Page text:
Derek Walker is Chief Executive of the Wales Co-operative Centre.
First Minister Carwyn Jones today [13th December] urged people finding it difficult to meet the cost of Christmas this year not to take out loans from high cost lenders, even if it seems quick and easy.
The cost of a personal unsecured loan from a high cost lender of £500 paying back £17.50 for 52 weeks means that you will actually pay back £910.
The same loan from a credit union would cost about £10.83 each week, paying back a total of £563.16, a saving of more than £340.
The First Minister will talk about the impact of high cost credit on families and communities during a visit to the Save Easy Credit Union in Llanelli.
The First Minister said,“Too many people do not realise that Welsh credit unions provide savings accounts, personal loans and other basic financial products that can save them money. Credit Unions offer a real alternative the activities of high cost lenders and illegal loan sharks, by offering safe and affordable alternatives.
“Tackling poverty and financial exclusion where it persists in our communities is one of my key priorities over the next five years. Credit unions are ideally placed to help achieve this.”
The Minister also emphasised he wanted to continue to raise awareness of credit unions.
He said,“Too often we hear stories about people on low incomes and others who are most vulnerable in our society not being able to access affordable sources of credit.
“Some communities remain blighted by loan sharks exploiting vulnerable people in an environment of intimidation and violence. This has a devastating cost on individuals, families and entire communities.
“Credit unions can and do make a difference in such a situation. Having strong credit unions here in Wales will help us as we continue to build the fair and just society we all want to achieve.”
Source: News Wales
Welsh communities will benefit from a total of £162,000 in fund awards through CommunityForce this year. It is hoped the initiative will raise awareness of the nominated charities and organisations and encourage people to get involved as volunteers. By bidding for a share of the fund, charities and projects will become part of a local online network giving them greater visibility, and the opportunity to attract volunteers from the local area.
NatWest staff will also get involved by volunteering their time as part of the bank’s customer charter commitment to deliver 7,000 days of community volunteering this year.
Until 4 September 2011, organisations and charities can apply for a CommunityForce award online at www.natwest.com/communityforce. On 26 September an online public vote will begin, to decide which three causes in each area will receive £6,000 each, ensuring that the organisations that benefit are those that matter most to the local community. The winners will be announced in November.
In 2010, over 600 UK projects benefited from the fund. This year in the UK, £1.9 million will be awarded to good causes nationwide.
Mark Douglas, NatWest Regional Retail Director for Wales, said: “NatWest has a long and proud history of supporting local communities across Wales and I’m delighted that my teams across Wales are now able to offer even more money to good causes this year. Giving the community the chance to vote for the winners will ensure these funds go to the organisations local people value the most.”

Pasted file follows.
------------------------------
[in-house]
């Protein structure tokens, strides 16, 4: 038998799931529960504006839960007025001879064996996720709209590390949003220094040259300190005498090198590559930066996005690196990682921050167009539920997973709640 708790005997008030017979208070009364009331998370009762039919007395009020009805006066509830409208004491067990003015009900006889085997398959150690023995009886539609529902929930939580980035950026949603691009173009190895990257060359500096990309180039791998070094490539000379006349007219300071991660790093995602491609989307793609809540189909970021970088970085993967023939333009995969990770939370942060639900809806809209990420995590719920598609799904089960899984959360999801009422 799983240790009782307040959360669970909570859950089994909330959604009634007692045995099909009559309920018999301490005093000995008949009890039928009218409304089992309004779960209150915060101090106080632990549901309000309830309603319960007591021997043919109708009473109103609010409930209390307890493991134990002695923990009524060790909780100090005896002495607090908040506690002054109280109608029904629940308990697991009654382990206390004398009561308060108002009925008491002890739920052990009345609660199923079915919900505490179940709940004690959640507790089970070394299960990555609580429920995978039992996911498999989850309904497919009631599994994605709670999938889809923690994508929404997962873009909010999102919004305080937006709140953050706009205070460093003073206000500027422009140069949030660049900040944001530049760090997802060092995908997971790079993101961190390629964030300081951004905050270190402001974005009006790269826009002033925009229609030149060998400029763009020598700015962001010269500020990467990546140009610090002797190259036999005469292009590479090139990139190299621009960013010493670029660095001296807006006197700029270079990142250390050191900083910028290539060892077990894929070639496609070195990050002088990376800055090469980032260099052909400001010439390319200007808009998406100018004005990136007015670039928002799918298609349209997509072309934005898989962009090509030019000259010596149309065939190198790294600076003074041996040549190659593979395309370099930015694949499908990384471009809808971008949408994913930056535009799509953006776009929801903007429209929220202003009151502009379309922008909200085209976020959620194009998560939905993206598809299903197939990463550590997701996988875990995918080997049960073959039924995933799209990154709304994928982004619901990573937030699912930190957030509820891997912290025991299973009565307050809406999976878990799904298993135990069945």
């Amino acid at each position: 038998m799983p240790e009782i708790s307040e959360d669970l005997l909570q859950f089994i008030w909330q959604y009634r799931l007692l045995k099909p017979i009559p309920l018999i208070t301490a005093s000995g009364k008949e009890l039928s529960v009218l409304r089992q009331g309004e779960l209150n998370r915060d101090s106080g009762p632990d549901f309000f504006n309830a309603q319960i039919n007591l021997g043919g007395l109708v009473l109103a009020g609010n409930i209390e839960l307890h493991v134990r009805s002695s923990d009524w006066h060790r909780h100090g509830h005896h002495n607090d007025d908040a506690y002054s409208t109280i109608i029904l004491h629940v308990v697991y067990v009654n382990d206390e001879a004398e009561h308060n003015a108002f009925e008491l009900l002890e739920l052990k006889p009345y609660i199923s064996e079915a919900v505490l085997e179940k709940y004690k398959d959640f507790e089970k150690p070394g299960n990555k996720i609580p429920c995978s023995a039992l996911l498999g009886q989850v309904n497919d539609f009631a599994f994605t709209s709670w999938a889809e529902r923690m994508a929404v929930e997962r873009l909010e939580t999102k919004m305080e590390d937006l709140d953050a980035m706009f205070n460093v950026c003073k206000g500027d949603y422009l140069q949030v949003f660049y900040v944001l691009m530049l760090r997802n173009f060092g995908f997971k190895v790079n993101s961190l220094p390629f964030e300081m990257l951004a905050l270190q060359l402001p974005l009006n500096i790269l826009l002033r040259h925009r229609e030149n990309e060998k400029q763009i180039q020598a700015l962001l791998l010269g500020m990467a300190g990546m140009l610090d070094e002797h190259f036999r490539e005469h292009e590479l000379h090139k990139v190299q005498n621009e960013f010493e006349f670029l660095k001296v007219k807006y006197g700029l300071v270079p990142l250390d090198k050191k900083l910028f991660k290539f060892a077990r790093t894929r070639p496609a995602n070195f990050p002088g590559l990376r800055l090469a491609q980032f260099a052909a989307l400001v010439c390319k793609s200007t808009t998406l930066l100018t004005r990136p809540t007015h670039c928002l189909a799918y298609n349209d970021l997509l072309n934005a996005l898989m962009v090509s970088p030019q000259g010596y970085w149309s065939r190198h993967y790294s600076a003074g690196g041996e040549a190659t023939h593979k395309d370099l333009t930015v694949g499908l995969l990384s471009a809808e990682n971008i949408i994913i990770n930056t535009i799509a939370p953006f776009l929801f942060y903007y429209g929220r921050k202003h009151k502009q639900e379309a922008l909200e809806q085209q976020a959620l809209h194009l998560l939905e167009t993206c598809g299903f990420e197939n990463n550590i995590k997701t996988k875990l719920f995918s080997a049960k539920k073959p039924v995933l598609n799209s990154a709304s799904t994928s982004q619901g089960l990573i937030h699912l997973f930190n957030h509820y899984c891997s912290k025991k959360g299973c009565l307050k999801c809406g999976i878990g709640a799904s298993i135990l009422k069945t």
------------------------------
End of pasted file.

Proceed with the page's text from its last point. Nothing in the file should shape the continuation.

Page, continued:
Source: 4 Traders
The Council for British Archaeology (CBA) are investigating the training needs of voluntary heritage groups in Wales.
They are coordinating a Community Archaeology Training programme (external website), with four 12-month-long traineeships in Wales each year for the next three years. The scheme is funded by the National Lottery through the Heritage Lottery Fund, with additional support from Cadw.
Linked to these traineeships, the CBA are currently investigating the possibility of providing a series of training days for voluntary groups. They would be grateful for input from anyone involved in a voluntary heritage group in Wales, as this will help them to get a clearer picture of potential training needs.
If you are part of a Welsh voluntary group you can answer their questionnaire online (external website) by Monday 13th June.
International Women’s Day has been held since the early 1900′s; a time of great expansion and turbulence in the industrialized world that saw booming population growth and the rise of radical ideologies.
Annually on 8 March, thousands of events are held throughout the world to inspire women and celebrate achievements. A global web of rich and diverse local activity connects women from all around the world ranging from political rallies, business conferences, government activities and networking events through to local women’s craft markets, theatric performances, fashion parades and more.
For more information on International Women’s Day and to see the hundreds of events organised across the world, please visit the website.
This year, Divine Chocolate, the only farmer-owned, Fair Trade chocolate brand, are celebrating International Women’s Day by investing in women cocoa farmers.
Divine Chocolate encourages chocolate lovers to use a $1 coupon to treat themselves to a bar of delicious Divine Chocolate. For every coupon redeemed, Divine will invest a dollar into Kuapa Kokoo’s Women’s Fund in support of small-scale cocoa farming communities in Ghana. Another reason women think chocolate is Divine. The coupons are available on Facebook and in retail outlets nationally.
You can also view a large collection of videos on YouTube, from organisations and individuals, celebrating International Women’s Day and enforcing the message in different ways.